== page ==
As I’ve said in previous posts, I love flags. Fluttering all around us, they combine design, history, and politics–what could be more interesting than that? I know that I may be in the minority on this, but I think vexillology–the study of flags–is just about the coolest thing. You may not think so, yet, but I’d invite you to check out this TED Talk from the host of design podcast “99% Invisible,” and you might come away with a better idea of what I’m talking about.
The talk is called “the worst-designed thing you’ve never noticed,” which refers to civic flags. The world around, the flags of cities and regions tend to be hideous, designed-by-committee affairs. For a flag lover like me, one of the joys of moving to a new continent is seeing so many new designs. Moving to Bulgaria, I was impressed by how good the municipal shields and local flags are here. Instead of being the worst-designed thing around, Bulgaria’s local and regional civic iconography is pretty cool.
What’s the big deal with municipal design, anyway?
Every city has its own seal and flag, but like so many things about the places where we live, they may get ignored in the rush of everyday life. Unless someone lives in a city with an extraordinary sense of civic pride invested in its flag–basically just Chicago and Washington, DC–they may have no idea what their flag even looks like. I didn’t know what my hometown’s flag looked like for a long time, but it looks like this:
It’s not pretty, and it resembles most US city flags. A tricolor composed of not-very-appealing colors, with a seal in the middle that has at least 5 design elements too many:
American municipal seals will generally include between 3 and 5 design motifs in honor of local industry, several human figures (Greek goddesses or settlers & indians), regional fauna, an eagle, farm equipment, mottos in at least 2 languages, and the date of founding. The result usually looks like this:
It’s one thing for a seal to be stamped on top of an official document. Unfortunately, most US state flags plop these unsightly seals on monochrome, usually blue, fields. This design motif is disparagingly known as “blobs on bedsheets,” for obvious reasons. The US isn’t alone in this; Mexico’s state flags follow almost the same styling, except the favored color is white.
Europe generally doesn’t fare much better. US seals show their age, mostly looking like the 18th century wood-block prints they initially were. European regional and municipal flags betray their medieval origins by usually being mish-mashes of elements like cups, crowns, and castles; crazy blends of animals, crosses, and heraldic elements, or uninspired color bands festooned with shields. The best European city flag, Amsterdam, is the result of taking the most distinct element from a typical European municipal coat-of-arms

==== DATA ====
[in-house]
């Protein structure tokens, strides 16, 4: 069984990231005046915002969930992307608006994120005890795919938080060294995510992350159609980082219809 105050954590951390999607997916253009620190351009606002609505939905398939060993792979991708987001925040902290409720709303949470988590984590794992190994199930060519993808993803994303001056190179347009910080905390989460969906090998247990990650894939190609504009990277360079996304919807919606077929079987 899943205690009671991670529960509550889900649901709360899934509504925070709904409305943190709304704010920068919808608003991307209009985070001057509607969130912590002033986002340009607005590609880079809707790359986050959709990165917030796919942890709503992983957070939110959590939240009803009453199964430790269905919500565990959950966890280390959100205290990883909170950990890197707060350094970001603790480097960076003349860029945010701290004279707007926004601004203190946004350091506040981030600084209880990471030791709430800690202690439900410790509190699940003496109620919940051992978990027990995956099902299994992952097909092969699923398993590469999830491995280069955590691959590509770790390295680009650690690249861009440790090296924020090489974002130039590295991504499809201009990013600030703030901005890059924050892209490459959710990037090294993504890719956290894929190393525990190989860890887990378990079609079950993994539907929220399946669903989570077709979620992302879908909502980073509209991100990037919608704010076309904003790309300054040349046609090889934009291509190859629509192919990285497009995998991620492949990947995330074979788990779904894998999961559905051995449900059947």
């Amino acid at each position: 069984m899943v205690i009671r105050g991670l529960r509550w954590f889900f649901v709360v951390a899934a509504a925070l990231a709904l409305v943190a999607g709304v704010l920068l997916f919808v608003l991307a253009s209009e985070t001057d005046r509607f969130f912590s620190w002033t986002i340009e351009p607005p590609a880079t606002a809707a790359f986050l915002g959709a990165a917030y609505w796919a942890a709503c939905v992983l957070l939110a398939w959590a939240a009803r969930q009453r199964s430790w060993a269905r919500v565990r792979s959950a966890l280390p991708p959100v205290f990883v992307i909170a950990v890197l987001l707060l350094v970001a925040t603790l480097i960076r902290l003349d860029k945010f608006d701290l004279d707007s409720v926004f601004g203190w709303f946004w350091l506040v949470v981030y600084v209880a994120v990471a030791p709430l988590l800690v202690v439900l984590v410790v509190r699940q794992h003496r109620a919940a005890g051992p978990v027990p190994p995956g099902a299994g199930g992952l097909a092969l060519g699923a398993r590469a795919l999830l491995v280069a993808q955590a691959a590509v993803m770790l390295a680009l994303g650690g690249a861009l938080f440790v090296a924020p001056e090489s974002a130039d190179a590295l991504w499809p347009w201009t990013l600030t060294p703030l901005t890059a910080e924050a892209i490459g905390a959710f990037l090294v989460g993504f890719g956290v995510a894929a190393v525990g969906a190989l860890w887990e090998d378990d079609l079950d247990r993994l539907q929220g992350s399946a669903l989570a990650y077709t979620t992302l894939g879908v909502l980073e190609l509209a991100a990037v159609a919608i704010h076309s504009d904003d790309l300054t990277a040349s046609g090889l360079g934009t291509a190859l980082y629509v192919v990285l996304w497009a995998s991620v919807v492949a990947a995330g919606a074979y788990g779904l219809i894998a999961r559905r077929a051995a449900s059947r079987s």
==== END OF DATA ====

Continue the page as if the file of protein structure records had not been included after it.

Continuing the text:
and making that the entire flag:
People with an eye for design will single out Chicago, the District of Columbia, Amsterdam, and a few other exceptions as examples of terrific municipal design. There are probably only a handful of people who associate Bulgaria with terrific municipal design–one of whom lives in my apartment. However, Bulgaria deserves to rank great civic art alongside terrific yogurt and cheap domestic beer as points of national pride. Here’s why.
Bulgaria’s great municipal design
While most of Europe and North America’s civic design is notable for its atrocious clutter, Bulgaria has somehow ended up with excellent local symbols. The only European country I can think of that beats Bulgaria in the department of civic symbols is Russia, which has absolutely insane and terrific municipal design–though it competes for best municipal flags in the world with Japan’s cities and prefectures.
Going by the rules of flag design (check them out here!), a great civic design should be only a handful of colors, avoid lettering, use meaningful symbolism, and be simple enough for a child to draw. With that in mind, compare the above seal of New York City, the so-called cultural capital of the world, to the seal of Chiprovtsi at the right. Chiprovtsi is a city in northwest Bulgaria, known for its incredible carpets and its presumably above-average mining. There’re 2 carpet motifs on the bottom, around 2 hammers. In the middle are a lion and a wild deer, within a shield. The two colors are warm and natural, like the Balkan mountains in which Chiprovtsi is nestled.
A defender of New York’s seal may argue that the city has a long and illustrious history to account for. The city needs to broadcast its indigenous/Dutch/ American history, alongside its windmills, beaver pelts, and excellent barrels. Trying to represent everything is recipe for a cluttered and unappealing design. New York City has a wealth of globally recognizable landmarks that can stand in for this history, like the Statue of Liberty. Gotham would be far better off borrowing an element from the statue, like the crown or torch, and stylizing it in a way that’s interesting but recognizable. They could take inspiration from the seal of Petrich, Bulgaria:
Petrich uses a single striking image of a warrior woman at the battlements, seemingly modeled off of the Motherland Calls memorial in Volgograd, Russia, which stands in commemoration of victory in the Battle of Stalingrad. The statue’s artist, Yevgeniy Vuchetich, was inspired by the ancient Greek work Nike of Samothrace, so the Balkans can ultimately lay claim to some part of the statue’s design. Petrich’s version adds a traditional Bulgarian folk belt to the figure as a touch of charming local color.
This sort of design, with a few simple drawings inside a shield, is typical of Bulgaria’s civic art. Here’s an example from the city of Jebel:
A mountain, leaves, and a spring. Here’s the seal of Lovech:
Here is Stara Zagora, with a design that’s taken from a 12th century bas-relief discovered in the city: